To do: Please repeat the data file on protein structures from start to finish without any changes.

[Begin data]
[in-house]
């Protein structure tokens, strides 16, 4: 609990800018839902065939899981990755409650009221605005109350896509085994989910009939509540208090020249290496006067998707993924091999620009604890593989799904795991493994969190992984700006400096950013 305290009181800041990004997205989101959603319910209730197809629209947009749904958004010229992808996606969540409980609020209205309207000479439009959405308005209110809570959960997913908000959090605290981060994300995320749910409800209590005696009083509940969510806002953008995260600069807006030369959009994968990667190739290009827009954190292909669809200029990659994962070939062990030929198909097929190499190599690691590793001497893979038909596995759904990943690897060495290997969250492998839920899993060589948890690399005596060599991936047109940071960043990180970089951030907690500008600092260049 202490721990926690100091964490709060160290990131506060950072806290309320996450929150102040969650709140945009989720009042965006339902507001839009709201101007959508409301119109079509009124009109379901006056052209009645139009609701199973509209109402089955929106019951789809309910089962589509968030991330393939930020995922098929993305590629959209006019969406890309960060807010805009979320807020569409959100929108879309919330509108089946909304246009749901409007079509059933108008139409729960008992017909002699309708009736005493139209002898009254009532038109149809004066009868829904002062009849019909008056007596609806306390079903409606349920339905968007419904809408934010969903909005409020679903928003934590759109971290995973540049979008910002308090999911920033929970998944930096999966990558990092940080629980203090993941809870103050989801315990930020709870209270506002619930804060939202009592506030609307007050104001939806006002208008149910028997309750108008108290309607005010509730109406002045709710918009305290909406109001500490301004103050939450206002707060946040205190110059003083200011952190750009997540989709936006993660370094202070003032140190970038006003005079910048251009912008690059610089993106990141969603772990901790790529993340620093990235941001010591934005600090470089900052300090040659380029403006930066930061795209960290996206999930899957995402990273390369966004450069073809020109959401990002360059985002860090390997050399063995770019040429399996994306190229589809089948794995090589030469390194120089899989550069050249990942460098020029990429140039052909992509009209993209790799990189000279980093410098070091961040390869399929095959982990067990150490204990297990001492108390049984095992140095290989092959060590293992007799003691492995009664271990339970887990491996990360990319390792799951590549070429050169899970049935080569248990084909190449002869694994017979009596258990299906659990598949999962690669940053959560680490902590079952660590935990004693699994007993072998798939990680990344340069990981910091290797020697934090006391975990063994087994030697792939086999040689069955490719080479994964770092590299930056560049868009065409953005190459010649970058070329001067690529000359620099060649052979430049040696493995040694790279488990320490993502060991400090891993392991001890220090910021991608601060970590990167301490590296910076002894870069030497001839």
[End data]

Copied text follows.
[in-house]
């Protein structure tokens, strides 16, 4: 609990800018839902065939899981990755409650009221605005109350896509085994989910009939509540208090020249290496006067998707993924091999620009604890593989799904795991493994969190992984700006400096950013 305290009181800041990004997205989101959603319910209730197809629209947009749904958004010229992808996606969540409980609020209205309207000479439009959405308005209110809570959960997913908000959090605290981060994300995320749910409800209590005696009083509940969510806002953008995260600069807006030369959009994968990667190739290009827009954190292909669809200029990659994962070939062990030929198909097929190499190599690691590793001497893979038909596995759904990943690897060495290997969250492998839920899993060589948890690399005596060599991936047109940071960043990180970089951030907690500008600092260049 202490721990926690100091964490709060160290990131506060950072806290309320996450929150102040969650709140945009989720009042965006339902507001839009709201101007959508409301119109079509009124009109379901006056052209009645139009609701199973509209109402089955929106019951789809309910089962589509968030991330393939930020995922098929993305590629959209006019969406890309960060807010805009979320807020569409959100929108879309919330509108089946909304246009749901409007079509059933108008139409729960008992017909002699309708009736005493139209002898009254009532038109149809004066009868829904002062009849019909008056007596609806306390079903409606349920339905968007419904809408934010969903909005409020679903928003934590759109971290995973540049979008910002308090999911920033929970998944930096999966990558990092940080629980203090993941809870103050989801315990930020709870209270506002619930804060939202009592506030609307007050104001939806006002208008149910028997309750108008108290309607005010509730109406002045709710918009305290909406109001500490301004103050939450206002707060946040205190110059003083200011952190750009997540989709936006993660370094202070003032140190970038006003005079910048251009912008690059610089993106990141969603772990901790790529993340620093990235941001010591934005600090470089900052300090040659380029403006930066930061795209960290996206999930899957995402990273390369966004450069073809020109959401990002360059985002860090390997050399063995770019040429399996994306190229589809089948794995090589030469390194120089899989550069050249990942460098020029990429140039052909992509009209993209790799990189000279980093410098070091961040390869399929095959982990067990150490204990297990001492108390049984095992140095290989092959060590293992007799003691492995009664271990339970887990491996990360990319390792799951590549070429050169899970049935080569248990084909190449002869694994017979009596258990299906659990598949999962690669940053959560680490902590079952660590935990004693699994007993072998798939990680990344340069990981910091290797020697934090006391975990063994087994030697792939086999040689069955490719080479994964770092590299930056560049868009065409953005190459010649970058070329001067690529000359620099060649052979430049040696493995040694790279488990320490993502060991400090891993392991001890220090910021991608601060970590990167301490590296910076002894870069030497001839």